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Warner to be Executed

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Filed under Bitcoin, Fiction, Political

(CNN) -- On Friday December 19th, 2081, the Mesa Blockchain confirmed its first execution order, issued by judge Ethan Curlond naming convicted murderer Bernie S. Warner as the condemned.  This has been the first known actionable execution order ever recorded by any blockchain.

Warner has been tried and convicted under rules pursuant to The Blockchain of Ethos Judicial Consortium.  The execution block, which is required to contain only one transaction, pay no transaction fee, and be cryptographically padded to double the length of a regular block, was initially verified by Metascape Mining, Ltd.  MesaCoin still yields 476 µMSC as a mining reward and Metascape directed the reward to an address of the victim's families.

The blockchain rules also require a minimum of 23 additional (unrewarded) confirmations for these types of blocks.  Confirmation is still pending at the time of this article, but it is expected to become fully confirmed within 48 hours of the first confirmation.  No fork conditions were predicted prior to or during the entire confirmation.

At least three confirmed, separate appeal motions have already been seen in the blockchain, as well as one motion for mistrial.  During the conviction phase in this case, as well as in other types of cases, these kinds of motions are typically ignored because no other venue has been defined for them as of yet.  The motions relating to the execution order are also expected to be similarly ignored.

Ignored motions are common in blockchain jurisprudence when no other judicial consortiums have been established to challenge the deciding consortium.  It is up to the consortiums to accept motions that challenge decisions by other consortiums.  By ignoring a motion, all consortiums are functionally in agreement with the deciding consortium, which means the decision is currently being upheld.

Warner was convicted of First Degree murder in 2079 for the killing of his business partner, Bryan Gushgrurn.  Gushgrurn was murdered on January 5th, 2075.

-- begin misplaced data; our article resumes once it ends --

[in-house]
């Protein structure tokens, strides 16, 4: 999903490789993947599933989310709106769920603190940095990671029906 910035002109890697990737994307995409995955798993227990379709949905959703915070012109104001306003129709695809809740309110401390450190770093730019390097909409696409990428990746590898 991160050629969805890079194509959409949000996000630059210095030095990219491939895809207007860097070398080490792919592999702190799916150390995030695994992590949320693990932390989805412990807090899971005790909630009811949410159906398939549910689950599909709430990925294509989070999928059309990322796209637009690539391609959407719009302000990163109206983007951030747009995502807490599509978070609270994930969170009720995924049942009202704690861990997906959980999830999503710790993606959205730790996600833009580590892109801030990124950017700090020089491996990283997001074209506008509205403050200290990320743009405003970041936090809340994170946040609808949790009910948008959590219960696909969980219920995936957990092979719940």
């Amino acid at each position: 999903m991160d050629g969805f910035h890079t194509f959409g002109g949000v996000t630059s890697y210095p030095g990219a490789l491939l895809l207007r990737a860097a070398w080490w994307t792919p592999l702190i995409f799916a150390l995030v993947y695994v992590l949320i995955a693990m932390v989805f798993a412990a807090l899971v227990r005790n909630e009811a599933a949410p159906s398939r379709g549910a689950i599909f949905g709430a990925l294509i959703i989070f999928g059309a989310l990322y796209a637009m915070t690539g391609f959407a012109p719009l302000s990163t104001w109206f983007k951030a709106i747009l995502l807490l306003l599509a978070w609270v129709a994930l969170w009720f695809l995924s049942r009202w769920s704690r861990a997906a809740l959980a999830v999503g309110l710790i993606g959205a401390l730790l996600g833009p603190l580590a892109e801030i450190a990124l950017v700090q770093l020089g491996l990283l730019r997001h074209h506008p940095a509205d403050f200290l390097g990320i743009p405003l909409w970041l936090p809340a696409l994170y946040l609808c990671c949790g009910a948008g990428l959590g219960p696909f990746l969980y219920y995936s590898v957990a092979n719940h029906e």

Due to jurisdictional disputes leading up to the actual murder trial, Warner's dual citizenship became the primary focus of preliminary court proceedings.  In 2075, Warner's US Citizenship was revoked by the State Department due to Warner's own Motion of Litmus resubmitted by the Expatriation Envoy of the Mesa Blockchain.  This left Warner with sole Mesa Blockchain citizenship.  The envoy immediately placed Warner in custody and transported him to Beadthall Detention Facility, a private jail in the City of Albuquerque, New Mexico.  The facility has a population of only 22 other inmates.  Warner later posted bail of 20,000 µMSC (approximately $11 million USD).

A Motion of Litmus was a document used around the time of the 2045 rush that stated a particular person with existing citizenship had intent to become a citizen of a blockchain.  Although Warner cryptographically signed the Motion of Litmus, it was not used as evidence in the murder trial because the original document predated the tragic events by decades.

Warner was recorded as a stateless citizen in the Mesa Blockchain during the 2045 MesaCoin rush, two years after the final collapse of the now antiquated BitCoin Blockchain.

Warner had declined dropping the motion even though it was originally submitted in 2045 and not processed by the US State Department when it was received with the roughly 120,000 other motions, a practice common during the rush.  Warner's original motion was marked as "sent" and a transaction marked it as confirmed in the Blockchain, which was enough to satisfy the definition of citizenship in the Mesa Blockchain.  Though his motion was left unanswered, like most of the motions at the time, it became fast-tracked due to the pending murder trial in order to establish jurisdiction by the various consortiums of the Mesa Blockchain.

“[The US State Department] still likes to cherry-pick which of those old motions to answer, even to this day," Mark Bentslend, an advocate of blockchain jurisprudence, commented after the State Department accepted the motion.  He continued, "This practice helps maintain their diminishing legitimacy, even though roughly one in four babies born in the US are recorded only by a blockchain and are effectively stateless."

Warner's situation was unique in that it represented the first complete and verifiable murder proceedings of any person by a blockchain.  This is due to Warner's statelessness and cooperation with the interested consortiums.

After the motion was accepted and Warner successfully expatriated, he made a statement, "I feel like I can only get a fair trial recorded within my blockchain.  I'm still fighting this because I'm innocent, but I have no faith in the old ways.  I never did consent to United States jurisprudence.  It's none of their business.  They don't have an incentive to give me a fair trial.  The consortiums do."

Even after the murder conviction, Warner stated that he still had faith in the appeal process.  "I maintain my innocence and I'll start my own consortium if I have to," Warner said.

Warner made no further public statements after the execution order went into the confirmation phase.

CNN and The Associated Press contributed to this report.

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